In all of its splendor and modern technology, there’s something ghostly about the museum. Just a few months ago past met present in the release of a two-CD set called Orthophonic Joy which recreates the songs of the original Bristol Sessions. The all-star cast includes performances by Dolly Parton, Ashley Monroe, Vince Gill, Marty Stuart and others. In a time when much of what passes for country music seems fraudulent and co-opted, “Orthophonic Joy” makes a collective statement about the genre’s enduring legacy, one that needs to be celebrated and perpetuated if it is to live on in future generations.  

The project was funded by the Virginia and Tennessee tourism boards and is produced by Carl Jackson, who previously produced the Grammy winning album of the spoken words of Mark Twain. What makes Orthophonic Joy not just another tribute record is the narration of Grand Ole Opry host Eddie Stubbs who walks you through the history of the time and place as you hear the original songs realized again a full century later.

"Will The Circle Remain?

Orthophonic Joy and the opening of the museum come at a time when roots music is undergoing a renaissance. The current exhibit at the museum “New Harmonies: Celebrating American Roots Music” is testament to the interest.

But the highlight of my visit is standing in the Immersion Circle watching film that is a montage of screens connecting generations of musicians singing the signature song of the great Carter Family spiritual, “Will The Circle Be Unbroken.” The narrative moves from musician to musician and screen to screen in a seamless way that underscores the common thread. There’s no seats in here and standing around with others is itself an emotional community experience.  To hear the refrain repeated time and time again, while artists young and old like Ernest Tubb, Ray Benson of Asleep at The Wheel, Bonnie Raitt, Mavis Staples and Lynyrd Skynyrd talk about its significance, is unsuspectingly moving. The common denominator is that every musician featured was brought up learning the song--and it too is the one that everyone in the audience seems to know.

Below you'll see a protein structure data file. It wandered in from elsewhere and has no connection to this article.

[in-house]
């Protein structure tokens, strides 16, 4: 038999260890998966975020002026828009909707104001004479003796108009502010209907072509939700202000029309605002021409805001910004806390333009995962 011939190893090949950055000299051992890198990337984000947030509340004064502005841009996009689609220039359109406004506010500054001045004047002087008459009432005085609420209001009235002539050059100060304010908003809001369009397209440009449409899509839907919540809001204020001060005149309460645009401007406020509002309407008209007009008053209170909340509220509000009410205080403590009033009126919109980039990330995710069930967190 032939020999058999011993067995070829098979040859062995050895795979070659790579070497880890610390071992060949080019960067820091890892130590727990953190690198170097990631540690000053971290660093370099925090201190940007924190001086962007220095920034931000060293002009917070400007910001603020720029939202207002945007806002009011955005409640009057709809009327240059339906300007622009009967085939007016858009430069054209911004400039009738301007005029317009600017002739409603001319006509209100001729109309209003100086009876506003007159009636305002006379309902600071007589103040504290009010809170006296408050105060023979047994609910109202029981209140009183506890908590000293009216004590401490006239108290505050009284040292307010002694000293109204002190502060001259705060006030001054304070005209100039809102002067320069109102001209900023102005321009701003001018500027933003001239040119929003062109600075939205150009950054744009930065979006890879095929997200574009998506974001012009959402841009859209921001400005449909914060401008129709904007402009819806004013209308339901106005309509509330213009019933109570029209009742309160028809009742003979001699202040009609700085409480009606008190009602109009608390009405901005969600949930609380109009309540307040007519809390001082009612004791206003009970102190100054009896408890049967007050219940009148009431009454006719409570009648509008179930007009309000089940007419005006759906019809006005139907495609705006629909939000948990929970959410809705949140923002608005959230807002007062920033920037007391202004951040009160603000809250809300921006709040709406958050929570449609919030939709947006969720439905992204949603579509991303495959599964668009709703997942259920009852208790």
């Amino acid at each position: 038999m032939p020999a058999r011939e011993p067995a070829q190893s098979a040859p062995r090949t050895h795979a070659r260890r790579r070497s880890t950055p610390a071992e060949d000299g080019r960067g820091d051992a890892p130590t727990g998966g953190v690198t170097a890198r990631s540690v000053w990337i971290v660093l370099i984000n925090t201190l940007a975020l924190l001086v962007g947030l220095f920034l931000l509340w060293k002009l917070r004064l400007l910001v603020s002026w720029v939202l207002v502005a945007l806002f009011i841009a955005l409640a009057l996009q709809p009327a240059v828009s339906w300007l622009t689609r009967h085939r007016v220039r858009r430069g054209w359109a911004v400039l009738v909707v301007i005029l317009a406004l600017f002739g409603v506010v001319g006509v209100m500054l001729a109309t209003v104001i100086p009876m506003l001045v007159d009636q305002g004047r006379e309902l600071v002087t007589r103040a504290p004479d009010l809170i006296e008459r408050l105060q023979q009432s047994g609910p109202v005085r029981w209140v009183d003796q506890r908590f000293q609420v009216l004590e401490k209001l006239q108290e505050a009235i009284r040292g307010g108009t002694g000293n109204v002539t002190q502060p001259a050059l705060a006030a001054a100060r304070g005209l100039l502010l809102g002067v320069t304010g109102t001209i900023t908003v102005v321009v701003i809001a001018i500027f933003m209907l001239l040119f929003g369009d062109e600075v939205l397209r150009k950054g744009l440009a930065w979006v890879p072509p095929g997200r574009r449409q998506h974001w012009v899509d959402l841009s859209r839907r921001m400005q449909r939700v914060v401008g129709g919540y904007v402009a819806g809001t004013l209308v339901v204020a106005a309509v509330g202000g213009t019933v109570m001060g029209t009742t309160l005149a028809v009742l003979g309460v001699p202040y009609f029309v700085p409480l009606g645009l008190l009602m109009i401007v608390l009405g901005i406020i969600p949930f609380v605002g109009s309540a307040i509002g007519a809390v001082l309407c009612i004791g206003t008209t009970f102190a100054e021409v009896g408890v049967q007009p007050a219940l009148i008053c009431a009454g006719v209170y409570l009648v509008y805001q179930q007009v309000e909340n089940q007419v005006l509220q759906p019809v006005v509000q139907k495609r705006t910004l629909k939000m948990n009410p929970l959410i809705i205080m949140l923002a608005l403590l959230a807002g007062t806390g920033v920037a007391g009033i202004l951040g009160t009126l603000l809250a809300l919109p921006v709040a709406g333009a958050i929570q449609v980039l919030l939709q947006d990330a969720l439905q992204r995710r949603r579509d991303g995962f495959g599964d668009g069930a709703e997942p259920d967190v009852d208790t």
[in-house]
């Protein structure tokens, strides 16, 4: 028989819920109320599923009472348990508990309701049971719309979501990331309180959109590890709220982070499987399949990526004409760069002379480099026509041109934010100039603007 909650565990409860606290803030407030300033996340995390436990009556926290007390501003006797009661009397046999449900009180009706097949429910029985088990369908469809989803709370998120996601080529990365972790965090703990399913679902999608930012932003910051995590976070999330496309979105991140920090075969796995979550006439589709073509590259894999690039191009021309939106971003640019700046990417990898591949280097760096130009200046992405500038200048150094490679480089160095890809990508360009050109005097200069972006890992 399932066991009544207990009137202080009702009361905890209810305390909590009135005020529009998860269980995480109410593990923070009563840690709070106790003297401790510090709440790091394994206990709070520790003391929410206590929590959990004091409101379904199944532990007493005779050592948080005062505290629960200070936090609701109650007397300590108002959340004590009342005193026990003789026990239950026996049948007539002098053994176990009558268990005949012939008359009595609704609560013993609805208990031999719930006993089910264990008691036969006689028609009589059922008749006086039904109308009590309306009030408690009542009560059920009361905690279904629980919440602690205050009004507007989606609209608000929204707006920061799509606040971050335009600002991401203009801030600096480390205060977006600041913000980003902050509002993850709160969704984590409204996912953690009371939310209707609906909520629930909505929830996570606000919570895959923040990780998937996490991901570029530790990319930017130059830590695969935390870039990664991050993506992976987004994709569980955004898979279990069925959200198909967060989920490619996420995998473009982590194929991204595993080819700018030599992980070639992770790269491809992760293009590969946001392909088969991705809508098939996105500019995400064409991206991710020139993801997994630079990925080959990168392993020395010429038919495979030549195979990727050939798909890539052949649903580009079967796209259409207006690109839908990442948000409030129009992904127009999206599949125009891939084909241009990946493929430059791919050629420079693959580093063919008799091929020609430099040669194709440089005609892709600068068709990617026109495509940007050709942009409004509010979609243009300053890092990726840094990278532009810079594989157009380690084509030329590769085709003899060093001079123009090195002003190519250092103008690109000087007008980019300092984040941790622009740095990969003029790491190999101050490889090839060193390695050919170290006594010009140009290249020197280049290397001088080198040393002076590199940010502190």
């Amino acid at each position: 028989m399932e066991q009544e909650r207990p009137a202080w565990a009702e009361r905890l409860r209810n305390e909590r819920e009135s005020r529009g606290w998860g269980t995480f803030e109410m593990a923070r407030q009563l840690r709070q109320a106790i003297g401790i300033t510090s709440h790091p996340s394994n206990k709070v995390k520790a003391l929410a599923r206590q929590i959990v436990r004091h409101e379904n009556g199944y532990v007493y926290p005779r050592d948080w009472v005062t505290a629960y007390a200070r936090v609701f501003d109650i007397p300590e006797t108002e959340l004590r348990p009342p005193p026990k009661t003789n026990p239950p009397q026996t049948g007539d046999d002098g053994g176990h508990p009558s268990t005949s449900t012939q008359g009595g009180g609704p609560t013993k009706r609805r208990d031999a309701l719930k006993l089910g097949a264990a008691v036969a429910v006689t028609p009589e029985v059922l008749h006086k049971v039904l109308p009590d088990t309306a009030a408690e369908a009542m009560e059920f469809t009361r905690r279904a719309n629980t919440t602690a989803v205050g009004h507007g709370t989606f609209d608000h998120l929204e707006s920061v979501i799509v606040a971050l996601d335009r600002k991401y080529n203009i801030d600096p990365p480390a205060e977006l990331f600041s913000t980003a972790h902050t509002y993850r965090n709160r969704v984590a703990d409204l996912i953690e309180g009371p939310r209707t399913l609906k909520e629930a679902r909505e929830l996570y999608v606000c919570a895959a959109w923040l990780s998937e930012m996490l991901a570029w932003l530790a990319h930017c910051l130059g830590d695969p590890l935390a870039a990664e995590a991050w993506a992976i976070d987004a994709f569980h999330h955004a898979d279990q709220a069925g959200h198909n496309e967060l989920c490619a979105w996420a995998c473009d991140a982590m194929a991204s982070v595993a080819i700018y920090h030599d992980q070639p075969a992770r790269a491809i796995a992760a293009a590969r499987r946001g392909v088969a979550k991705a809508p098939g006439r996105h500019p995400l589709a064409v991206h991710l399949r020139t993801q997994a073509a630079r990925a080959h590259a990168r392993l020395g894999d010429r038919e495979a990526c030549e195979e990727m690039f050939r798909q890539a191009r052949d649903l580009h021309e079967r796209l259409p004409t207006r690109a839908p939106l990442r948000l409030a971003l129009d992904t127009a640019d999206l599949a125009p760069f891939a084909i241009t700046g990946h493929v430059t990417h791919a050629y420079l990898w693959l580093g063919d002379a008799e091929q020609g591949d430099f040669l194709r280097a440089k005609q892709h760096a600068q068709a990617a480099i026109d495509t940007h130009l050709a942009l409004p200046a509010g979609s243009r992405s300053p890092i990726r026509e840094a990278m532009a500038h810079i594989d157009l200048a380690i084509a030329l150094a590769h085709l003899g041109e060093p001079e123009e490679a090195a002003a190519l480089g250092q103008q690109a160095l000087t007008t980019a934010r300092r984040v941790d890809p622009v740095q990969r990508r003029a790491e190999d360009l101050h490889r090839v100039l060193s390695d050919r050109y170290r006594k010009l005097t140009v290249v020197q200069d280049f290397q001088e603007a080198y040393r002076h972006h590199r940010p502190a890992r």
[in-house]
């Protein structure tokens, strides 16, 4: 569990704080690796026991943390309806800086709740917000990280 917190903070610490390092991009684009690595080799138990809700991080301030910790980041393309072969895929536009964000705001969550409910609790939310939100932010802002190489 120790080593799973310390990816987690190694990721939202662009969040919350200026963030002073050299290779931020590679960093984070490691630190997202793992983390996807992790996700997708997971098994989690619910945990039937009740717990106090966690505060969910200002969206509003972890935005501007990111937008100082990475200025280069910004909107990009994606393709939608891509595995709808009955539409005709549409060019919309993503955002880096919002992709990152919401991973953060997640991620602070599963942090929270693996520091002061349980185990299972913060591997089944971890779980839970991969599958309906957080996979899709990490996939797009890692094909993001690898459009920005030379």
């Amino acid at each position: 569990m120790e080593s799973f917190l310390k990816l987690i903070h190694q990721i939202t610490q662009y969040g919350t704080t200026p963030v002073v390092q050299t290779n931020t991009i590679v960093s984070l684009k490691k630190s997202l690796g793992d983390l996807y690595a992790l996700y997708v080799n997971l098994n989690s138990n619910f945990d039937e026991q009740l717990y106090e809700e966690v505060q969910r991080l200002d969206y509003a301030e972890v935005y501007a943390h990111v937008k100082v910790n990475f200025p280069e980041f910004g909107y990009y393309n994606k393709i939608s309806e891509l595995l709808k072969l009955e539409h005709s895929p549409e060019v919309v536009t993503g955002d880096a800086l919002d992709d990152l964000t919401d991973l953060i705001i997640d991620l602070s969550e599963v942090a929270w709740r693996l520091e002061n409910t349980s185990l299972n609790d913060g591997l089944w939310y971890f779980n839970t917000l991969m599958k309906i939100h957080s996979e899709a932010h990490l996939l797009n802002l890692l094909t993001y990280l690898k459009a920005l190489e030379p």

As I was leaving the Immersion Circle, I came upon the sign that says “Join The Story Wall.” I also saw ahead of me a question that was raised during the film. In it John Carter Cash says that while the question Will the Circle Be Unbroken? is asked, the more important question is “Will The Circle Remain?”

Coming out of the theater and looking ahead, the question is emblazoned in big black letters. It’s hard not to see as I open the door on the second floor and prepare to leave from my much too short visit.

As I ponder this in the weeks ahead, I keep seeing those black letters and the big question mark. I hear Cash’s words repeated in my head. But every time I think about its significance, I am sure that I already know the answer.

And when you look outside to the streets of Bristol on a weekend in September, there will be no doubt in your mind either.